Delirium tremens ("the DTs") may occur when a person stops drinking after a period of heavy, continuous imbibing. Permanent damage to the brain and central nervous system may also result, including Korsakoff psychosis and Wernicke's disease. Recent evidence indicates that pregnant women who drink heavily may give birth to infants with the FETAL ALCOHOL SYNDROME, which is characterized by face and body abnormalities and, in some cases, impaired intellectual facilities. Additionally, the combination of alcohol and drugs, such as commonly used sleeping pills, tranquilizers, antibiotics, and aspirin, can be fatal, even when both are taken in nonlethal doses. Drinking Patterns Many studies have been made of attitudes toward drinking in different societies.

Every culture has its own general ethos or sense of decorum about the use and role of alcoholic beverages within its social structure. In some cultures drinking is either forbidden or frowned upon. The Koran contains prohibitions against drinking, and Muslims are forbidden to sell or serve alcoholic beverages. Hindus take a negative view of the use of alcohol; this is reflected in the constitution of India, which requires every state to work toward the prohibition of alcohol except for medicinal purposes. Abstinence from alcohol has also been the goal of temperance movements in Europe and the United States. Some Christian religious groups strongly urge abstinence, including the Christian Scientists, Mormons, Seventh-Day Adventists, Pentecostalists, and some Baptists and Methodists.

In some ambivalent cultures, such as the United States and Ireland, the values of those who believe in abstinence conflict with the values of those who regard moderate drinking as a way of being hospitable and sociable. This accounts for the plethora of laws and regulations that restrict the buying of alcoholic beverages. Some psychologists say that this ambivalence in the culture makes it harder for some people to develop a stable attitude toward drinking. Some cultures have a permissive attitude toward drinking, including those of Spain, Portugal, Italy, Japan, and Israel. The proportion of Jews and Italians who use alcohol is high, but the rates of alcoholism among them are lower than in Irish and Scandinavian groups. Some cultures may be said to look too favorably upon drinking, as do the French.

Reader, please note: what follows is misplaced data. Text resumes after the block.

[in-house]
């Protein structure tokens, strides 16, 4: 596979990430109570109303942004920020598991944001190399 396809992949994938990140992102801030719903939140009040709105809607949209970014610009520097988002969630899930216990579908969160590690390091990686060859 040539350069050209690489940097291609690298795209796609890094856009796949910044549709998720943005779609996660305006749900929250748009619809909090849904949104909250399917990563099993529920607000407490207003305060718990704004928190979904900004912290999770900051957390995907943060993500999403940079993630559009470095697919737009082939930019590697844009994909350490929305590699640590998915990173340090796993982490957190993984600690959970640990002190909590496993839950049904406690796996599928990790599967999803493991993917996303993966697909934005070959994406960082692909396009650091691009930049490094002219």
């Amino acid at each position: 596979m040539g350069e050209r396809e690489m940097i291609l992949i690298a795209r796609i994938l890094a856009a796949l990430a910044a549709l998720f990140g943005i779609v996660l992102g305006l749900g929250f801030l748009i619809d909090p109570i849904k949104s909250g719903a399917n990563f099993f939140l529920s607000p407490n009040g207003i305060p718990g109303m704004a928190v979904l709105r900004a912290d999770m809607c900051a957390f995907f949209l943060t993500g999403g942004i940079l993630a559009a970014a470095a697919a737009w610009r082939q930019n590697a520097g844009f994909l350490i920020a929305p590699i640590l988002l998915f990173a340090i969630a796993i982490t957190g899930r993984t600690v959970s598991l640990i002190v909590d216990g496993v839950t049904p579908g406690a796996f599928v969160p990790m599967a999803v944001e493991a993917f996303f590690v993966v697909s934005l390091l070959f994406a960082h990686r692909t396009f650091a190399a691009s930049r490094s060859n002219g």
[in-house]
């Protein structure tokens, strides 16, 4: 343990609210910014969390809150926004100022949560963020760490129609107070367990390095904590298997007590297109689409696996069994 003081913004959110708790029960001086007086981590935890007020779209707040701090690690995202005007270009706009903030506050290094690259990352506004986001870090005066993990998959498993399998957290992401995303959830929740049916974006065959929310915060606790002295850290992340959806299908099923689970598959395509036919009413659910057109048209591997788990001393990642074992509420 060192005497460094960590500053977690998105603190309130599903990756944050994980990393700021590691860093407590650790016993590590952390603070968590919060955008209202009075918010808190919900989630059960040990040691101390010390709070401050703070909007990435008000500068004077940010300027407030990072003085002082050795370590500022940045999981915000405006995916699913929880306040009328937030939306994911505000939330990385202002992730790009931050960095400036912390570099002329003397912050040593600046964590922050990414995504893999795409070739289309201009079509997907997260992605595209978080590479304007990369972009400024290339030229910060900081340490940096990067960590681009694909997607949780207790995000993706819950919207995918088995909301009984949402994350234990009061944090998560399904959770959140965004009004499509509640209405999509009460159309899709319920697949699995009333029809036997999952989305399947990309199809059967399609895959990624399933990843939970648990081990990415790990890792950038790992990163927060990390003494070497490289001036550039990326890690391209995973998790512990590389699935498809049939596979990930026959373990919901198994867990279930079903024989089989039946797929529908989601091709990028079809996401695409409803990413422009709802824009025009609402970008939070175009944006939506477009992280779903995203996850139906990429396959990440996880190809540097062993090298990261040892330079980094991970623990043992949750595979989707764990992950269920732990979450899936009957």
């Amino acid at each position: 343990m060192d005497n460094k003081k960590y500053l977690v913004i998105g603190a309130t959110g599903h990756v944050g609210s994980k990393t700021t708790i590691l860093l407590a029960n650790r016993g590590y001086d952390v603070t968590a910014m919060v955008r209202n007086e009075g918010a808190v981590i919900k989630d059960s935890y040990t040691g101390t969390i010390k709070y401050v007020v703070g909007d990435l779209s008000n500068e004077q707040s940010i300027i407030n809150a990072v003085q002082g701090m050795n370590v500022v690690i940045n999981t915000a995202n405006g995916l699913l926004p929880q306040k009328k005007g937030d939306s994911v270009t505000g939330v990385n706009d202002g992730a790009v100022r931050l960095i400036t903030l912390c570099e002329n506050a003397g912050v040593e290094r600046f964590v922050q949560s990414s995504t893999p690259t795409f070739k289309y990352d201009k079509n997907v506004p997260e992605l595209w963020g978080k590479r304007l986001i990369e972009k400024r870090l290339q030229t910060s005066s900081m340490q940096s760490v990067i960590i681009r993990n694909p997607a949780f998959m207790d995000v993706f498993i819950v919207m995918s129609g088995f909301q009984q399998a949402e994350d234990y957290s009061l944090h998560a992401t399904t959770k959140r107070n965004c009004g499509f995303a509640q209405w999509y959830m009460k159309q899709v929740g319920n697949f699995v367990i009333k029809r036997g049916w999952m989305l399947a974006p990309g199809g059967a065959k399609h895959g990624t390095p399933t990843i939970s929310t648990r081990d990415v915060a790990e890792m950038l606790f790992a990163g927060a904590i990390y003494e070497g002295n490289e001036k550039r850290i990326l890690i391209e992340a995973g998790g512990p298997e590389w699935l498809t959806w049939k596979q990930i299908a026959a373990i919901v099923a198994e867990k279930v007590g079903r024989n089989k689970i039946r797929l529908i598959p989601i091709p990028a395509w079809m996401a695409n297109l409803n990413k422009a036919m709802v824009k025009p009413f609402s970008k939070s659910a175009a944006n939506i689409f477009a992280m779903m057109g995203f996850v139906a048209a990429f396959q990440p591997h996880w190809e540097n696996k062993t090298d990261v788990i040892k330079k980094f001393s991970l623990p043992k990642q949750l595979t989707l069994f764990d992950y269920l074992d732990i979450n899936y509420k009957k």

In France the heavy consumption of alcohol has been related to the fact that many people are engaged in viticulture and in the production and distribution of alcoholic beverages. Various surveys indicate that subgroups within a society or culture do not all have the same attitudes toward alcoholic beverages or the same drinking patterns. Drinking behavior differs significantly among groups of different age, sex, social class, racial status, ethnic background, occupational status, religious affiliation, and regional location. David J. Pittman


Bibliography:

Austin, G.A., Alcohol in Western Society from Antiquity to 1800 (1985);

Barrows, Susanna, and Roam, Robin, eds., Drinking: Behavior and Belief in Modern History (1990);

Birnbaum, Isabel, and Parker, Elizabeth, Alcohol and Human Memory (1977);

Goldstein, Dora B., Pharmacology of Alcohol (1983);

Lender, Mark E., and Martin, James K., Drinking in America: A History (1982);

Luks, Alan, and Barbato, Joseph, You Are What You Drink (1989);

Mendelson, Jack H., and Mello, Nancy K., Alcohol: Use and Abuse in America (1985);

Plotkin, R.A., Intervention Handbook: The Legal Aspects of Serving Alcohol (1988);

Royal College of Psychiatrists, Alcohol: Our Favorite Drug (1986);

Solomon, Joel, and Keeley, Kim, Alcohol and Drug Abuse: Similarities and Differences (1982);

West, James R., Alcohol and Brain Development (1986).